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About this weblog
Here we'll explore the nexus of legal rulings, Capitol Hill policy-making, technical standards development, and technological innovation that creates -- and will recreate -- the networked world as we know it. Among the topics we'll touch on: intellectual property conflicts, technical architecture and innovation, the evolution of copyright, private vs. public interests in Net policy-making, lobbying and the law, and more.

Disclaimer: the opinions expressed in this weblog are those of the authors and not of their respective institutions.

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Copyfight

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March 31, 2004

Record Labels Using "Pirate" Data to sell more CDs

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Posted by Jason Schultz

The Merc has a great article on how the RIAA bashes P2P out of one side of their mouth while secretly using data from the networks to boost sales of their CDs. Check out this tasty bit:

Record-label executives discreetly use Garland's research firm, BigChampagne, and other services to track which songs are traded online and help pick which new singles to release. They increasingly use such file-sharing data to persuade radio stations and MTV to give new songs a spin or boost airplay for those that are popular with downloaders.

Some labels even monitor what people do with their music after they download it to better structure deals with licensed downloading services. The ultimate goal is what it always has been in the record business: Sell more music.

``I know of a case where an artist had obviously gone with the wrong single, and everyone loved this other song they had on their record,'' said Guy Oseary, Madonna's business partner and head of her label, Maverick Records. ``In the world of what we do, it's always good to have real information from real fans.''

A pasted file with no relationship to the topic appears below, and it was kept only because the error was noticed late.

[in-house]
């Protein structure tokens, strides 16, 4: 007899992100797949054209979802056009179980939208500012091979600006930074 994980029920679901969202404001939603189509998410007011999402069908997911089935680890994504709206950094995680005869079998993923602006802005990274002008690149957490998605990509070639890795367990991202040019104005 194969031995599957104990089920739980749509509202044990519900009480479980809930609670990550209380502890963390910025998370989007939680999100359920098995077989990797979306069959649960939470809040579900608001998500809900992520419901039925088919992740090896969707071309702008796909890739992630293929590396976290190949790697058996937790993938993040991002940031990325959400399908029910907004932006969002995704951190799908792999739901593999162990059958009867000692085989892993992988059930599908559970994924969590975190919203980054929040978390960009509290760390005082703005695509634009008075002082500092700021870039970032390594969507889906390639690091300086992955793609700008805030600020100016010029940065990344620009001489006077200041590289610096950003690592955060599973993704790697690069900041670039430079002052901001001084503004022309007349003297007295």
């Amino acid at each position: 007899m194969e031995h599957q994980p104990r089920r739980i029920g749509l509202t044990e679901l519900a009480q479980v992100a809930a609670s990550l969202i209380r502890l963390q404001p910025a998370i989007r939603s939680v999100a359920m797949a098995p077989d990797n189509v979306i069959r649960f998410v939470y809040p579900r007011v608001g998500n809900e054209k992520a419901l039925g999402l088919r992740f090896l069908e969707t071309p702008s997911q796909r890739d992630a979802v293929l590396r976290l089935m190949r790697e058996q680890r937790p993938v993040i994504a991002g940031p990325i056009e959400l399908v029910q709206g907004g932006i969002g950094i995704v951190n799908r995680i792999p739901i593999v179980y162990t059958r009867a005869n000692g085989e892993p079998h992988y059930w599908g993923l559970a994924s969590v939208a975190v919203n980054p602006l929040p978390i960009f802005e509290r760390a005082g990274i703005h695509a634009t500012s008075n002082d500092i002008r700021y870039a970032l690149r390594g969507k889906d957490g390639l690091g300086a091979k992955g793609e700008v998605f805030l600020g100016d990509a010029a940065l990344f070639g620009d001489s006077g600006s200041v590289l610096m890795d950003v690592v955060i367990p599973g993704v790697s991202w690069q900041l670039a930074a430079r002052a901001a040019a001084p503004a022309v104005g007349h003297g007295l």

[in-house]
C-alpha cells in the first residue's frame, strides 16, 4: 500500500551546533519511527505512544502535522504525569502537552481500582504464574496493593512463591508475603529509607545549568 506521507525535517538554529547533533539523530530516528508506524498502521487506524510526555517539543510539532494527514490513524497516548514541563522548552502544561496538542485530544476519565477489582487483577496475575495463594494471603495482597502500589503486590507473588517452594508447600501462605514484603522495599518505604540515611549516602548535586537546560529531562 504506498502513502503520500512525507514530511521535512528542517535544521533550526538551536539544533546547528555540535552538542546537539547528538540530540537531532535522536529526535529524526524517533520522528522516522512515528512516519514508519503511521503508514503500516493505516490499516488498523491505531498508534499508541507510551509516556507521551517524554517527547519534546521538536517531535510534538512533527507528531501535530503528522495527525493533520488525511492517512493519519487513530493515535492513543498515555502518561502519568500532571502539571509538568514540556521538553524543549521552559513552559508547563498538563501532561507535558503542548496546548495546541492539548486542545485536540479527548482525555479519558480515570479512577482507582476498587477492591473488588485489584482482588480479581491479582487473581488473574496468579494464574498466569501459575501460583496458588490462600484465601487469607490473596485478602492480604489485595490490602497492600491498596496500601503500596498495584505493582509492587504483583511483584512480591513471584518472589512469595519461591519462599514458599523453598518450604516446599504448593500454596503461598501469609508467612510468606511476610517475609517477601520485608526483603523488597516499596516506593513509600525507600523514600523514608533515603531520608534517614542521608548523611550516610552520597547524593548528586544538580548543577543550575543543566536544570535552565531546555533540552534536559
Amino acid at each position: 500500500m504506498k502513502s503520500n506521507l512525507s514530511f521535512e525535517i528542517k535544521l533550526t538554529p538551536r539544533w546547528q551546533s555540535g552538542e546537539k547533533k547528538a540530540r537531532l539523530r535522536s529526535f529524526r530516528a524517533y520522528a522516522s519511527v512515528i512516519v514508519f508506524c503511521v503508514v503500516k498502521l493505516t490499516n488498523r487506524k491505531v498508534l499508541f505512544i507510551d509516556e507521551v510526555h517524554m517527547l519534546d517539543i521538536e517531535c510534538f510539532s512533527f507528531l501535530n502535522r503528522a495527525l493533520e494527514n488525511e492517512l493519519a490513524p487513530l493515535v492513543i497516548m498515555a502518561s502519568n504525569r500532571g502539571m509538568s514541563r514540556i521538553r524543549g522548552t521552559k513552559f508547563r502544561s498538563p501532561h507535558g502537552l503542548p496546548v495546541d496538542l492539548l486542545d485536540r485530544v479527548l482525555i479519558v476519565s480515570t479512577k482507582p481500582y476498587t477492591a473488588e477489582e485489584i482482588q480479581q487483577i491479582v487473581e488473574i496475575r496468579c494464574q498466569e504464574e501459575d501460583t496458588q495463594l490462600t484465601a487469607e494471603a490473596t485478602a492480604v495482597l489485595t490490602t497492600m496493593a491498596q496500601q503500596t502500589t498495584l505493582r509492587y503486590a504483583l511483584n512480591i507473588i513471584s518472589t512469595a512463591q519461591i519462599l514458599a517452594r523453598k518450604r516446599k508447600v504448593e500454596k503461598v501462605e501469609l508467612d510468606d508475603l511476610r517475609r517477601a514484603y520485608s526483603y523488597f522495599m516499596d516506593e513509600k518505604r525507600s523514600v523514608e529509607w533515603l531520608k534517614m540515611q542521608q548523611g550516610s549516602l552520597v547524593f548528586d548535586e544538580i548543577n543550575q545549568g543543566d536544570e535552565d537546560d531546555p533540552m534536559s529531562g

Maverick used BigChampagne's 100-city breakdown of popularly downloaded songs to persuade radio stations to start playing a new band, Story of the Year, during prime daytime listening hours instead of at night.

The online data revealed that despite Story of the Year's lunar rotation, its single ``Until the Day I Die'' ranked among the top 20 most popular downloads, alongside tracks from Blink-182, Audioslave and Hoobastank that received significantly more airplay. And when the band performed in a city, ``we didn't necessarily see the phones blowing up at radio, but we saw download requests for the song skyrocket as they went through,'' said Jeremy Welt, Maverick's head of new media.

Armed with this data, Maverick fought for more airtime at radio, which translated into more CD sales. Story of the Year's album, ``Page Avenue,'' just went gold, selling more than half a million copies....

Folks keep asking why more artists aren't breaking into the mainstream through P2P. I think this may provide some answers -- they are; the record labels are just taking all the credit.

Comments (2) + TrackBacks (0) | Category: IP Markets and Monopolies


COMMENTS

1. Giles Hoover on March 31, 2004 9:25 PM writes...

Wired reported on this, too -- back in October:

"BigChampagne is Watching You. In fact, they're tracking every download and selling the data to the music industry. How one company is turning file-sharing networks into the world's biggest focus group."

Permalink to Comment

2. K. Matthew Dames on April 2, 2004 5:50 PM writes...

Maverick Records also has a history of planting dummy tracks on P2P networks as a way to protect/spur record company sales; they did so with a Madonna album released last year.

See http://www.sntreport.com/archives/000082.html

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